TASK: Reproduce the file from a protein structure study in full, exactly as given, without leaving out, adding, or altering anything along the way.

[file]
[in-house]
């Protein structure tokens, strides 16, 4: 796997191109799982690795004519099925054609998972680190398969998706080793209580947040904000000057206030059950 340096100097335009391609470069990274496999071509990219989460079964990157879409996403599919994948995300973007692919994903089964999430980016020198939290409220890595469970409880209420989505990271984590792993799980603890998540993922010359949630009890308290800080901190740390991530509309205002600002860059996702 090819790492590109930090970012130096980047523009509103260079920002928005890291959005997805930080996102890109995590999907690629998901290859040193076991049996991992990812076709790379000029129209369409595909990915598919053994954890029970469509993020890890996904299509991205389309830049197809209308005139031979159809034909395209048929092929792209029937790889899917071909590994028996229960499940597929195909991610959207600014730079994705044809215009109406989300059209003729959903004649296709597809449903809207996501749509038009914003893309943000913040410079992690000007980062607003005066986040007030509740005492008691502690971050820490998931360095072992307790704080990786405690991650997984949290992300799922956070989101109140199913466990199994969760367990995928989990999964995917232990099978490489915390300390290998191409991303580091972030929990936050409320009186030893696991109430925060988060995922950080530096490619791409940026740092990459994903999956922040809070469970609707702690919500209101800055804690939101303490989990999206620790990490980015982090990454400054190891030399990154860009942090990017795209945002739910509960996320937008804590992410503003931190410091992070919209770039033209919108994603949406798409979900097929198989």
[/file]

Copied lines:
[in-house]
């Protein structure tokens, strides 16, 4: 796997191109799982690795004519099925054609998972680190398969998706080793209580947040904000000057206030059950 340096100097335009391609470069990274496999071509990219989460079964990157879409996403599919994948995300973007692919994903089964999430980016020198939290409220890595469970409880209420989505990271984590792993799980603890998540993922010359949630009890308290800080901190740390991530509309205002600002860059996702 090819790492590109930090970012130096980047523009509103260079920002928005890291959005997805930080996102890109995590999907690629998901290859040193076991049996991992990812076709790379000029129209369409595909990915598919053994954890029970469509993020890890996904299509991205389309830049197809209308005139031979159809034909395209048929092929792209029937790889899917071909590994028996229960499940597929195909991610959207600014730079994705044809215009109406989300059209003729959903004649296709597809449903809207996501749509038009914003893309943000913040410079992690000007980062607003005066986040007030509740005492008691502690971050820490998931360095072992307790704080990786405690991650997984949290992300799922956070989101109140199913466990199994969760367990995928989990999964995917232990099978490489915390300390290998191409991303580091972030929990936050409320009186030893696991109430925060988060995922950080530096490619791409940026740092990459994903999956922040809070469970609707702690919500209101800055804690939101303490989990999206620790990490980015982090990454400054190891030399990154860009942090990017795209945002739910509960996320937008804590992410503003931190410091992070919209770039033209919108994603949406798409979900097929198989």